The act of creating useful tools that I know will make people's lives easier, and fun games that I know people will enjoy, is pure bliss. Even when I'm just messing around to learn a new library or figure out how a new system works, programming gives a sense of adventure unlike anything else.
Here are some fun projects I've built in my own spare time and as coursework:
This is a pipeline for calculating a feature set, based on video and audio content, from a given movie trailer, and then classifying automatically by genre. We constructed our feature set from a combination of computer vision techniques and volume/frequency analysis. After this, we applied Support Vector Machines as well as Binary Decision Trees as classifiers. Our cross-validation testing showed an accuracy of better than 90% for some of the more common film genres.
Lunar Rover Ground Station
"Moon Shot" documentary feature (showing me driving the rover, but no actual shots of software)
Over the course of six months, I worked with the Google Lunar XPRIZE team Hakuto in Sendai, Japan, to build a fully-featured ground station for their "Moonraker" lunar rover, in preparation for a 2017 mission to the Moon. My ground station is equipped with a number of both standard and advanced features, including a robust fault detection and alarm system, 3D environment viewing, and several innovative types of live telemetry analysis and visualization. This system, built entirely by myself from scratch, is still in use and has already been tested in 100+ hours of laboratory and field tests.
Telemetry Display and Fault Diagnosis Tool (with Nick Reiter)
This data visualization tool is an experimental testbed for a number of techniques to display detailed telemetry data from an aerospace system, towards the goals of achieving a quick understanding of the current state of the system and troubleshooting any complex faults that may occur during system operation. Various techniques, backed by research and driving factors related to the needs of aerospace fault analysis, are employed within this interface, including a degree-of-interest tree modeling the data channel hierarchy, plots for real-time data display, and a correlation matrix showing relationships between various telemetry channels.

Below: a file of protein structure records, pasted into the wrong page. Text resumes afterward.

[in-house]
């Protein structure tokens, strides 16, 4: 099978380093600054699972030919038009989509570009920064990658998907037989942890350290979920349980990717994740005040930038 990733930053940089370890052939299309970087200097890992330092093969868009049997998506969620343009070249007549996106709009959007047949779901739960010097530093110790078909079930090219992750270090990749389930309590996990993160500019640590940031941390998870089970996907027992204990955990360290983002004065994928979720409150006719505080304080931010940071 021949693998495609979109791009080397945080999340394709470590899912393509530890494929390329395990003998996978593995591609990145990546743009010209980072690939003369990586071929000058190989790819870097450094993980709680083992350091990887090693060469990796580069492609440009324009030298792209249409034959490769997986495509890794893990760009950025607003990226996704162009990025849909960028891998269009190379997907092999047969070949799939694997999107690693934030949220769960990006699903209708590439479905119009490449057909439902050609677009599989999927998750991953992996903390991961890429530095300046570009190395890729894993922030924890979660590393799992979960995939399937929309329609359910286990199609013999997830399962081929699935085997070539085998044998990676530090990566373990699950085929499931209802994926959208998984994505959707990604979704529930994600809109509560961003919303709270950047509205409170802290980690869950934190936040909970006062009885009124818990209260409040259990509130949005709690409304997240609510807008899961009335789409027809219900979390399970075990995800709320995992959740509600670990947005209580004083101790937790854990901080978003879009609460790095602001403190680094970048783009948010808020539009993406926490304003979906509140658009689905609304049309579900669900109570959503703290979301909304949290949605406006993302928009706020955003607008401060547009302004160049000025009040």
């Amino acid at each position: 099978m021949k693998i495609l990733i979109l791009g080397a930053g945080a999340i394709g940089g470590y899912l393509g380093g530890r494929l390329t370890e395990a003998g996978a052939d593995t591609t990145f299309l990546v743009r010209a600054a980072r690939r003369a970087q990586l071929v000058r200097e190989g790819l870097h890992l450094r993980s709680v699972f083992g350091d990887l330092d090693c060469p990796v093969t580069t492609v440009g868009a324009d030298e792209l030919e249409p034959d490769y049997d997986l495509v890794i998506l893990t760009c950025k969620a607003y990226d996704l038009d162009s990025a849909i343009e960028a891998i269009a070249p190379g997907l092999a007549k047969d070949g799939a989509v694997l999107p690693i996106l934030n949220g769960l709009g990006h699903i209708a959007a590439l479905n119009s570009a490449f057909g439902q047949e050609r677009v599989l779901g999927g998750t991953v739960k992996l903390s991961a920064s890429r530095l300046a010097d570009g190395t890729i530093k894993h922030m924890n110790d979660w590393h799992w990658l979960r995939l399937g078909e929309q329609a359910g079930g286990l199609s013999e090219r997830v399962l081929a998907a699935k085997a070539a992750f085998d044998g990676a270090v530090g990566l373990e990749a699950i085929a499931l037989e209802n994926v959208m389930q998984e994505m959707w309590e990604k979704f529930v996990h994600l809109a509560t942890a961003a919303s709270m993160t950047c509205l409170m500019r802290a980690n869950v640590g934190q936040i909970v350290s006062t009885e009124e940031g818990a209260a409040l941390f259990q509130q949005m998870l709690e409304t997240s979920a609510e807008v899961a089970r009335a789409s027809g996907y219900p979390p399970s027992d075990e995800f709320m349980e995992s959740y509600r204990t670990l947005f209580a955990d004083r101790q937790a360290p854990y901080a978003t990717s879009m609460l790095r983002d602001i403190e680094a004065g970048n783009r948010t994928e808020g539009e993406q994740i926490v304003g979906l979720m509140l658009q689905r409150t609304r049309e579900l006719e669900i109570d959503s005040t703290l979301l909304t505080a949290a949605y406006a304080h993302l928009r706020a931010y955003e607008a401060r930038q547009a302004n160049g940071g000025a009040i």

Ball Tracker and Predictor for Juggling
This is a Python application that uses the OpenCV library (version 2) to track the movement of balls during a video. It tracks the balls with a combination of color filtering and k-means clustering. Once the balls' positions are determined, their velocities are estimated by comparing consecutive frames. Then numerical integration (Euler's method) is used to find a predicted trajectory through space (subject to gravity). Ultimately, these trajectories are updated with new data from the image processing side, using a weighted filter to combine the predicted trajectory with the observed position and velocity.
3D Telepresence Interface for Robotic Manipulation (NASA JPL project)
In this project, I led development of an intuitive and innovative 3D interface for robotic calibration and manipulation. This interface permits extremely fast calibration of sensors and manipulator position (on the order of ~30 seconds), and allows precise manipulation in dynamic environments with an easily expandable library of objects and interaction methods. The tool was written in C#, and used the Unity game engine to generate the 3D environment.
Magnetic Ball Levitation System
This is a system that uses an electromagnet, driven by a controller written in Simulink and running under xPC target, to stably and robustly levitate a metal ball in mid-air. Starting with mostly-assembled hardware, a colleague and I ran various tests to determine system parameters, then designed a full-state feedback controller, using gains calculated with LQR, to apply a dynamically changing electromagnetic force to balance the force of gravity on the ball. This resulted in the stable behavior you see in the video above. Done as part of a university control systems course.
PID Controller for Line-Following Robot
For this project, I built and tuned a PID controller to turn an already-assembled, motorized vehicle into a line-following robot. The robot carries an Arduino Uno-equivalent board, and the code for this project was written in C++. (Some supplementary code for parameter analysis, when determining PID gains, was written in Matlab.)
Arduino Simon Says
An re-implementation of "Simon Says" built from scratch and programmed on Arduino, with LEDs and a piezo speaker to provide audiovisual feedback. Also includes a sound engine that I wrote to play music borrowed from Super Mario Bros. Controlled with an SNES controller. Hardware switches enable multiple modes and difficulty settings.